During Computex a bit of Intel news leaked out that I didn't have time to talk about. Now that I'm back in the US, it's time to play catch up. As Silvermont is expected to drive up the performance stack, Intel will sell the core under Atom, Celeron and even Pentium branded processors. This is very similar to how AMD took Jaguar this generation and used it with both E-series and A-series branding.

Thanks to a great tip on Twitter (thanks Ashraf!), it looks like Intel's Hermann Eul (the new head of the mobile & comms group) leaked specs for the first official Silvermont SKU: the Z3770. It's unclear if this part will be branded Atom, Celeron or Pentium though. The quad-core SKU features a max CPU clock of 2.4GHz and carries a 2W SDP (Scenario Design Power) rating. Keep in mind that SDP is a thermal rating based on a different set of benchmarks than Intel's TDP ratings, so it's entirely possible for the chip to peak (and sustain) at higher thermals depending on usage model and how the OEM has configured the power profile of the chip. Previous generation Atom cores carried similar if not lower TDPs, which could mean that with Silvermont we're going to see a wider dynamic range of power consumption. We've seen this trend towards  greater dynamic range in power consumption for a while now. The devil is really in the details of how power management is implemented. Silvermont takes a step towards Core-like power management, but we'll have to see how that ends up surfacing in final products.

Ian also found some examples of Celeron branded Silvermont desktop mini-ITX motherboards at Computex from Wibtek. There's the Celeron J1850 (4C/2.0GHz) and Celeron J1750 (2C/2.4GHz):

Intel claims Silvermont will deliver substantially better performance and power consumption than current (and upcoming) ARM based SoCs. I always like to point out that literally every single SoC vendor has told me that they lead in performance per watt. Today, as best as I can tell, Qualcomm is the rightful owner of that crown. Later this year we'll really find out if Intel takes it back.

POST A COMMENT

17 Comments

View All Comments

  • flyingpants1 - Sunday, June 09, 2013 - link

    Okay, but that's not actually a good thing. A current laptop Celeron or Pentium is way faster than an Atom. So a Haswell-based Celeron/Pentium would be faster than Silvermont anything. Reply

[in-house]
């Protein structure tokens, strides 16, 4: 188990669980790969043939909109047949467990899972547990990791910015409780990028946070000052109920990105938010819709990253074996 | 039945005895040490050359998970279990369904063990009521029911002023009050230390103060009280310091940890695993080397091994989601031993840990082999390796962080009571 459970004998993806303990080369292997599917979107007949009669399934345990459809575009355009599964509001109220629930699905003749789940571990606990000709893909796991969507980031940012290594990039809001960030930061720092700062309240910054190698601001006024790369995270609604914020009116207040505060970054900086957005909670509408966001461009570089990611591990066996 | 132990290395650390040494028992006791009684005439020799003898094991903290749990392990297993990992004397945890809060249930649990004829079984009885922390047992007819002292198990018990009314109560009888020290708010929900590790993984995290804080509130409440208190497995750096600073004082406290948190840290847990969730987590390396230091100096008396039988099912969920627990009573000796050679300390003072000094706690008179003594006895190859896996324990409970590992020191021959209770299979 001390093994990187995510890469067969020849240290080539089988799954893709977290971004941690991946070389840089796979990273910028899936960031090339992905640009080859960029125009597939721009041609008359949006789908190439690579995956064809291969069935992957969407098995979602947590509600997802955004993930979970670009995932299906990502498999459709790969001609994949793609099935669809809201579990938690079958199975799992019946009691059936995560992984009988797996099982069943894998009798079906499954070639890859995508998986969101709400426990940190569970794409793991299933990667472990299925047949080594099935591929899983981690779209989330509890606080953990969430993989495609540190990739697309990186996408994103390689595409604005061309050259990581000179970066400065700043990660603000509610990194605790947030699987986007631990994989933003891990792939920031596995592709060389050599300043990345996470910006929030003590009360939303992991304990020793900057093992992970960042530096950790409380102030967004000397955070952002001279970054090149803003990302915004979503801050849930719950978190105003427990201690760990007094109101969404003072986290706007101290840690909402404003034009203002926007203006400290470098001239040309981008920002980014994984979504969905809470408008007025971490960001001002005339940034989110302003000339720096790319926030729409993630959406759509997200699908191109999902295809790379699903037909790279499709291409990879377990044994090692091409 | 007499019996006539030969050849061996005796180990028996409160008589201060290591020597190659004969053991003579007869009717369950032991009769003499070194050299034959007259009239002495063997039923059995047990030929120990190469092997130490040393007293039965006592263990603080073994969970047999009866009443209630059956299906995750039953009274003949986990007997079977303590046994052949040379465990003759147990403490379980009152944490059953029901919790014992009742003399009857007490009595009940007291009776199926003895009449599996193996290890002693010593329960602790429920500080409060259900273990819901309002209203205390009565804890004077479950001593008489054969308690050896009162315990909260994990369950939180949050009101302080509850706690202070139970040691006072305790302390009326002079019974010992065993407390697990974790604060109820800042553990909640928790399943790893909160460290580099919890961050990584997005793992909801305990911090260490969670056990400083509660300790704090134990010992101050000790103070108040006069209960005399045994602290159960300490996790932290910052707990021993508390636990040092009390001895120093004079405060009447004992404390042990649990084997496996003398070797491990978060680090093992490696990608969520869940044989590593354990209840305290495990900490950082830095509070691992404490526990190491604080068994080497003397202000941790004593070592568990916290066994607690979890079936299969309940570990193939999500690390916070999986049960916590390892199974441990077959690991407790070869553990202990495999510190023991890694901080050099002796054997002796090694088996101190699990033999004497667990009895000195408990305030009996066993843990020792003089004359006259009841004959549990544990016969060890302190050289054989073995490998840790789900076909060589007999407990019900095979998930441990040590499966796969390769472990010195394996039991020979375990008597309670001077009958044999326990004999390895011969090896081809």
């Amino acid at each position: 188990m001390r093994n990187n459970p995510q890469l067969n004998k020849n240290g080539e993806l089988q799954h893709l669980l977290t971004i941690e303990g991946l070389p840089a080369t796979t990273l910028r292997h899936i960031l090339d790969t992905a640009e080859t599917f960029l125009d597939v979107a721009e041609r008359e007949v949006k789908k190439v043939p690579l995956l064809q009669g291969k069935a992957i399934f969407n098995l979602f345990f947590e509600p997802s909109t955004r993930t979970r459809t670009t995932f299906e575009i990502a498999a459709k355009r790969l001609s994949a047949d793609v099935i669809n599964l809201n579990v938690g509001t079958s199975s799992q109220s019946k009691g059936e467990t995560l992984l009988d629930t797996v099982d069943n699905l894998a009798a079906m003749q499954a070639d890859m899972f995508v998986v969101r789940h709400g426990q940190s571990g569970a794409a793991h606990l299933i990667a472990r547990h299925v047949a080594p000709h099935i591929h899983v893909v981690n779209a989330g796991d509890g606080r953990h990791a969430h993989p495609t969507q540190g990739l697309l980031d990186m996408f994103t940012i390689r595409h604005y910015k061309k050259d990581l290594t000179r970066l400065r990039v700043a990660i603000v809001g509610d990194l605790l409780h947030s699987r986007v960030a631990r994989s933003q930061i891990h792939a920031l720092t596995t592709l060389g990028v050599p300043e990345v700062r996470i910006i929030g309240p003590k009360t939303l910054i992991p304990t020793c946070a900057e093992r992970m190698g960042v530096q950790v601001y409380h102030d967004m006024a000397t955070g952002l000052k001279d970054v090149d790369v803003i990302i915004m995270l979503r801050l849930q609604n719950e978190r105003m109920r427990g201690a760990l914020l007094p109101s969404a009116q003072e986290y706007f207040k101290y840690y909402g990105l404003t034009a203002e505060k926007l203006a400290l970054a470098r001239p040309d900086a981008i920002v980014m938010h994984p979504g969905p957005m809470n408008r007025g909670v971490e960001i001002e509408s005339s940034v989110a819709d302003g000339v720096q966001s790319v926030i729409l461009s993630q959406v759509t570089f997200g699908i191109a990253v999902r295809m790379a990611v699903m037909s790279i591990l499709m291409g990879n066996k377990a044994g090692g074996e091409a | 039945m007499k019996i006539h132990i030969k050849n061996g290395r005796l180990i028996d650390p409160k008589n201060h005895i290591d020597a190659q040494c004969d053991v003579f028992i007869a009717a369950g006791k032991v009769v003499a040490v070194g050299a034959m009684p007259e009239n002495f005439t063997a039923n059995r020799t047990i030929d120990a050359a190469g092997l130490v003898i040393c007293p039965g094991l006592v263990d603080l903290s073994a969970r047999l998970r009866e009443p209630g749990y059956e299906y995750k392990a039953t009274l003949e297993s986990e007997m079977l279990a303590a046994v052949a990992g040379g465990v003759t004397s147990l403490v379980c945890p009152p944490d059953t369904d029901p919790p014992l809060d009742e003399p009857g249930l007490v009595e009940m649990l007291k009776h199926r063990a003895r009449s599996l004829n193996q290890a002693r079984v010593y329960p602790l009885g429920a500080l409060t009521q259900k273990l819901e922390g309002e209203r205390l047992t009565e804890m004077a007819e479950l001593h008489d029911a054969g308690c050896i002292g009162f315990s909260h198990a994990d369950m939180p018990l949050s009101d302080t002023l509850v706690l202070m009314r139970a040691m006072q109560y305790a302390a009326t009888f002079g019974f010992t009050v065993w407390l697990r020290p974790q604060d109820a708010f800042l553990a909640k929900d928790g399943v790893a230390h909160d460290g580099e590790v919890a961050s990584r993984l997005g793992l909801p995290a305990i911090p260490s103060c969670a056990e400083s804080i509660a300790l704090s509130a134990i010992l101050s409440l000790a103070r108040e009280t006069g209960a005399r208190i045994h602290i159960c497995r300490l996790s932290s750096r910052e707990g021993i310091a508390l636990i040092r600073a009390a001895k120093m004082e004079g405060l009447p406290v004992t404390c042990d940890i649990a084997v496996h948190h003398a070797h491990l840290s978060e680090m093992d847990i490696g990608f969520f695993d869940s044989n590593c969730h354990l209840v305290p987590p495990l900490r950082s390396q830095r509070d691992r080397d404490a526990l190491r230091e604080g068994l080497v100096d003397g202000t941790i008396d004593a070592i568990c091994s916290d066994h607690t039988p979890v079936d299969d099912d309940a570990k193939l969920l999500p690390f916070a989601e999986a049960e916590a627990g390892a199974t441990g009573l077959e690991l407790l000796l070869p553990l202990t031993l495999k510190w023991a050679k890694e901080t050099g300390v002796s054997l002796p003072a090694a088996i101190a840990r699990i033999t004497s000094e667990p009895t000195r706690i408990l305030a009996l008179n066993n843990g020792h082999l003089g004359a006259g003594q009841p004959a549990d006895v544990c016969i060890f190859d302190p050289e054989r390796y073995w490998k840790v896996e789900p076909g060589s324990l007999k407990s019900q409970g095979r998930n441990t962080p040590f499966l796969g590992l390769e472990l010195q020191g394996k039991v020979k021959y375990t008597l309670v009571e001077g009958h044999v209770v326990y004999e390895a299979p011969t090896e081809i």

• mikk - Sunday, June 09, 2013 - link

    It depends. Core based Pentium and Celeron have only 2 cores. Silvermont has 4 cores. Multithreading performance should be way better on a Silvermont 4 core. Reply
  • mavere - Monday, June 10, 2013 - link

    Sure, but Intel won't compete with itself, so there will never be Haswell-based Celerons/Pentiums

    Intel will do the bare minimum required to make desktop Silvermont fast "enough". Combine that with the inherently low power consumption, and you have OEMs all clamoring for the chance to sell slimmer, sleeker machines to boost their slumping sales. At least buyers will now get a good die scratch-made for efficiency rather than a terrible die harvested for yields.

    In a way, we're still advancing forward. Intel just decided to do so on another track. :)
    Reply
  • Hector2 - Monday, June 10, 2013 - link

    Maybe Intel stops that now at Haswell, but up until now at least, they've been using de-featured (knobs turned off) versions of their high performance CPUs for Pentium & Celeron so they don't have to design a different IC for their lower end. This has been true for Sandy Bridge & Ivy Bridge too. Reply
  • JDG1980 - Sunday, June 09, 2013 - link

    I suspect these Silvermont "Pentiums" and "Celerons" will be slower than the Ivy Bridge Pentiums and Celerons on the shelf now. Reply
  • Spunjji - Monday, June 10, 2013 - link

    Given the terrible performance of some of those parts it's not inconceivable that this ends up being more competitive than you might expect. It's certainly less of a big deal than it would have been a few years ago since Intel crippled the ability to overclock the Pentium series; you're effectively getting something performing optimally for its die size instead of being a crippled variant. Reply
  • MrSpadge - Monday, June 10, 2013 - link

    The big cores will obviously still be faster per clock, but at 4 cores, turbo up to 2.4 GHz and ~30% IPC improvement over current Atom these CPUs seem like like nice "good enough" candidates. And the big-core Pentiums and Celerons hardly exceed 1 GHz in low power configurations.. Reply
  • IanCutress - Sunday, June 09, 2013 - link

    Wibtek were the only motherboard manufacturers I could tell that had a desktop Silvermont SKU up on display. It was by chance as well - did not get much time to 'casually' look around this year, especially at the Chinese-only manufacturers, but this definitely caught my eye. Reply
  • Wilco1 - Monday, June 10, 2013 - link

    A 2W SDP means TDP will be around 5W (or more if the test involves significant idle time), similar to current ARM SoCs. It seems the 22nm process can't defy the laws of physics... Reply
  • mikk - Monday, June 10, 2013 - link

    Should be wrong. Looks like 2W SDP and 3W TDP. Current Y-Ivy Bridge have a 7W SDP and 10W TDP. And also Silvermont should be much much faster than ARM offerings. Reply

Log in

Don't have an account? Sign up now